Ames Laboratory will partner with Electron Energy Corporation to improve a mainstay of magnet technology-- the samarium cobalt (SmCo) magnet.
Since their development in the 1960s, SmCo magnets have been a workhorse in modern technology, second only in strength to neodymium magnets. They are extremely resistant to demagnetization, and able to withstand high heat and corrosion.
That high magnetic power density and excellent temperature stability has made SmCo magnets the first choice for many uses, including military, spacecraft, aerospace, and marine applications.
The one downside to SmCo magnets? They are brittle. The process by which they are made, pressing metal powder into a solid mass, called sintering, makes them susceptible to chipping and fractures during the manufacturing process, as well as failure in any environment where there is too much vibration or mechanical shock.
“The structural fragility of these magnets creates a lot of waste in the manufacturing process, and limits their applications in many technologies where they would otherwise be a good choice,” said Baozhi Cui, a scientist at the Critical Materials Institute (CMI) who leads a team that researches ways to make rare earth permanent magnets more powerful, efficient, mechanically robust, and cost-effective.
“There is a real niche here in the magnet market, with great opportunities,” said Melania Jasinski, Director of Engineering for the Electron Energy Corporation (EEC), which is a major domestic producer of SmCo magnets, “So the company is highly interested in optimizing our production. We look forward to a fruitful collaboration with Ames.”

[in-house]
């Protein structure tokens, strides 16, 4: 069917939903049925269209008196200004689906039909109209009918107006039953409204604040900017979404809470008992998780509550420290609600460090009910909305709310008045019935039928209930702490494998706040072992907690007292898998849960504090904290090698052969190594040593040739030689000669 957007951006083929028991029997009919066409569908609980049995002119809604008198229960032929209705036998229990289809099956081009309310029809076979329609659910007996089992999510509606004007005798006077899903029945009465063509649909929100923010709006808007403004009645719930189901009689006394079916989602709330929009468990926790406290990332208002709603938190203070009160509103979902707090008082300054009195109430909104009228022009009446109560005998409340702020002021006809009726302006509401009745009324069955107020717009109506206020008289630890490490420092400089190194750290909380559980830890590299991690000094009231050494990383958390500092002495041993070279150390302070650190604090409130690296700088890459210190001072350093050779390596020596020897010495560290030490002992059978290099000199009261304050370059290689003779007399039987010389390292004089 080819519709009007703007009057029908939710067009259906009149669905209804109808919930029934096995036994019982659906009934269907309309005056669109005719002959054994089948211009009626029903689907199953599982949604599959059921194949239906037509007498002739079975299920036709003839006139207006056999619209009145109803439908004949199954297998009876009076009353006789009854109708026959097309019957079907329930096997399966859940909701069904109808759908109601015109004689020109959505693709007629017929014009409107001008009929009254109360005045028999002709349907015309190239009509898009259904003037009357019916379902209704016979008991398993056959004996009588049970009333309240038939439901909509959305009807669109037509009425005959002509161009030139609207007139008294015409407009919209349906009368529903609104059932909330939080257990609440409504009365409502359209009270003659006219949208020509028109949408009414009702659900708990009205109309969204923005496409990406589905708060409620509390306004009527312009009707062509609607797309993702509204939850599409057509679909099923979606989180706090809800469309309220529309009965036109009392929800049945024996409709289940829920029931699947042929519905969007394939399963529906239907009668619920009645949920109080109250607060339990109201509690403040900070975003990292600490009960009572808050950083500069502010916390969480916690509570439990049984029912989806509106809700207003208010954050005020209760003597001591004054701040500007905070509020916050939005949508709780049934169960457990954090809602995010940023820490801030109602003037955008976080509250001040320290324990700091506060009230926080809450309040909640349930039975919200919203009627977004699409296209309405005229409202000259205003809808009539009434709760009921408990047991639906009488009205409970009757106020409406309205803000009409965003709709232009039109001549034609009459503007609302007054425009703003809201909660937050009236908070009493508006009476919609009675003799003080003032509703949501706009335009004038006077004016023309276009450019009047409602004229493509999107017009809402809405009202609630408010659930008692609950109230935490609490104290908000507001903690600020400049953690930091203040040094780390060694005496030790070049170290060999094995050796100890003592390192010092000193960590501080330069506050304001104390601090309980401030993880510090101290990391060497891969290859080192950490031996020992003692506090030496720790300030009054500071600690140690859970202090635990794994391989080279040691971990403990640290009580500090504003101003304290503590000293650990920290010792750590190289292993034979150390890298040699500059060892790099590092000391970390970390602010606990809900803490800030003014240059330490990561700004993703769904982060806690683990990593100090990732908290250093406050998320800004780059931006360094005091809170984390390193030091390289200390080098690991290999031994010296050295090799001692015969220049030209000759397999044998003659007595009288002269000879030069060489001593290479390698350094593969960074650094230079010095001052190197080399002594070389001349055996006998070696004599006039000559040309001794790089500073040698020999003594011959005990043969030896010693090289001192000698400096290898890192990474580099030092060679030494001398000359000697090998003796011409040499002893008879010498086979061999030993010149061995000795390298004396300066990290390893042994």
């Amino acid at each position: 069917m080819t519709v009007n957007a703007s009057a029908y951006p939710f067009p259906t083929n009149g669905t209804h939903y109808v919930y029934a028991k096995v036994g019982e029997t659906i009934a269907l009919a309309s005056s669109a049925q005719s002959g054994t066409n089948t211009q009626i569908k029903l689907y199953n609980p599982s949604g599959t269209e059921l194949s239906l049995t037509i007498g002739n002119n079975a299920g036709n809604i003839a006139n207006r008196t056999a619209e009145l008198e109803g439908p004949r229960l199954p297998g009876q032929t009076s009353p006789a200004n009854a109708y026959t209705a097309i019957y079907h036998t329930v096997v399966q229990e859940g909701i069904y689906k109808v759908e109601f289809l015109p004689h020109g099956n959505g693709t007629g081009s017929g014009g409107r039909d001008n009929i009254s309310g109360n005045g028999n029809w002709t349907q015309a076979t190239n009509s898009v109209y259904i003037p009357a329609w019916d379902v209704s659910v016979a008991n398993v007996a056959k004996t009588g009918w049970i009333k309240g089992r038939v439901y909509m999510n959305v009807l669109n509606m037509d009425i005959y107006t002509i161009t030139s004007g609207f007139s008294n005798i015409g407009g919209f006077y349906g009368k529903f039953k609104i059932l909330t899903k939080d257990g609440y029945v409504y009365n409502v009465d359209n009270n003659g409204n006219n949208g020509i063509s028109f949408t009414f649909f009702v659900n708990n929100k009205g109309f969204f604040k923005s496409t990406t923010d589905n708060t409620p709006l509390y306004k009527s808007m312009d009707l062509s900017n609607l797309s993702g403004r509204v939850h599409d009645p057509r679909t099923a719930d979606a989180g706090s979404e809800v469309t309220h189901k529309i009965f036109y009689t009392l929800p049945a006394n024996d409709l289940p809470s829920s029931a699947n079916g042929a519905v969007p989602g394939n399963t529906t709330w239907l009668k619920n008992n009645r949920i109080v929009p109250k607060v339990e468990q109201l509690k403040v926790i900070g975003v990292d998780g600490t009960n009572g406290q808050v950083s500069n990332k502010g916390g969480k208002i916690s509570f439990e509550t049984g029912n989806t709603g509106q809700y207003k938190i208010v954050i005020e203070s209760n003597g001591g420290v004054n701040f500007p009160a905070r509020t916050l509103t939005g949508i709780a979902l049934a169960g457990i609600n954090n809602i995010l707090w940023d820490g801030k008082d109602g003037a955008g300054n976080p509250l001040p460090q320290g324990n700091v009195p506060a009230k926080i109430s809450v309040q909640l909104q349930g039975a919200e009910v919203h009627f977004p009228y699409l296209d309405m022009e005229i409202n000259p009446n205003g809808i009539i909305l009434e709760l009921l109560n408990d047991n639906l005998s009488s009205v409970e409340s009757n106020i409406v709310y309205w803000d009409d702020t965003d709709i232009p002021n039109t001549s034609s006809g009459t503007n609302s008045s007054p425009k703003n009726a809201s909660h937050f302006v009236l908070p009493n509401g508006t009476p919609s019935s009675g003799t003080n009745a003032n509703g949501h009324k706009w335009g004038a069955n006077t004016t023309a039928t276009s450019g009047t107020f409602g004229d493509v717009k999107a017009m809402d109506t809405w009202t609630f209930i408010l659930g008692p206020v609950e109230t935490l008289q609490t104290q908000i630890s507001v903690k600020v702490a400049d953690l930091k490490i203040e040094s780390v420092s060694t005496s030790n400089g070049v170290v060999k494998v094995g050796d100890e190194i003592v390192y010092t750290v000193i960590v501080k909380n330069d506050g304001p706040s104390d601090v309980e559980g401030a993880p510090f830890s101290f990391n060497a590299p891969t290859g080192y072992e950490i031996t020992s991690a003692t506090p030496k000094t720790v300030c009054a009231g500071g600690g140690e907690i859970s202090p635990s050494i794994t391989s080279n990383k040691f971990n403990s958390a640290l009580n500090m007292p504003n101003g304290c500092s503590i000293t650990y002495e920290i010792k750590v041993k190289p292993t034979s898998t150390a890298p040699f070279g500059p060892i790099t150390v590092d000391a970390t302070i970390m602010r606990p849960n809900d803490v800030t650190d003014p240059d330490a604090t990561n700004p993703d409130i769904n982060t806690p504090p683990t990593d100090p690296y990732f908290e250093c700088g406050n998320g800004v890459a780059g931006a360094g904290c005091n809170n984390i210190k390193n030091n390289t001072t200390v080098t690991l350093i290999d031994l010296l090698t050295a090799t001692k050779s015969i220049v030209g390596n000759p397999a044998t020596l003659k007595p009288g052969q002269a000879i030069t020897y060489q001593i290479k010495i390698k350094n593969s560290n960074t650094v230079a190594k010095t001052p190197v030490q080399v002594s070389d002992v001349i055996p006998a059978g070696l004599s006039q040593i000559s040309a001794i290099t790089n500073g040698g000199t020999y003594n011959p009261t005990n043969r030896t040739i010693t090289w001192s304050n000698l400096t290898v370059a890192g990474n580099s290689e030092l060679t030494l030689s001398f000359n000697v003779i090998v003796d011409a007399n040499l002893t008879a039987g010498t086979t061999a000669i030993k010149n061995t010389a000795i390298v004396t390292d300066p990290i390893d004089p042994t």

The technology to produce a stronger SmCo magnet was funded and developed by the CMI, a public/private partnership that brings together experts from U.S. Department of Energy National Laboratories, universities, and industry partners, which includes EEC, to work on innovative technology solutions to supply chain challenges.
Ames Laboratory and EEC will work together on the magnet improvements, with the Laboratory optimizing the materials, and the manufacturer adapting it to cost-effective industrial scale production. Work is expected to start in December, 2020.
To accomplish these research and development aims, the Laboratory was awarded $250,000 in June 2020 as part of a larger $33 million in funding by the U.S. Department of Energy’s Office of Technology Transitions (OTT) Technology Commercialization Fund (TCF). TCF advances the commercialization of promising energy technologies and strengthens partnerships between DOE National Laboratories and private sector companies to deploy technologies to the marketplace. Participating companies provide matching funds.
The Critical Materials Institute is a Department of Energy Innovation Hub led by the U.S. Department of Energy's Ames Laboratory and supported by the Office of Energy Efficiency and Renewable Energy’s Advanced Manufacturing Office, which supports early-stage applied research to advance innovation in U.S. manufacturing and promote American economic growth and energy security. CMI seeks ways to eliminate and reduce reliance on rare-earth metals and other materials subject to supply chain disruptions.
Ames Laboratory is a U.S. Department of Energy Office of Science national laboratory operated by Iowa State University. Ames Laboratory creates innovative materials, technologies and energy solutions. We use our expertise, unique capabilities and interdisciplinary collaborations to solve global problems.
DOE’s Office of Science is the single largest supporter of basic research in the physical sciences in the United States, and is working to address some of the most pressing challenges of our time. For more information, please visit science.energy.gov.
Tom Lograsso, Director, Critical Materials Institute, 515-296-4500
Laura Millsaps, Communications, Ames Laboratory, 515-294-3474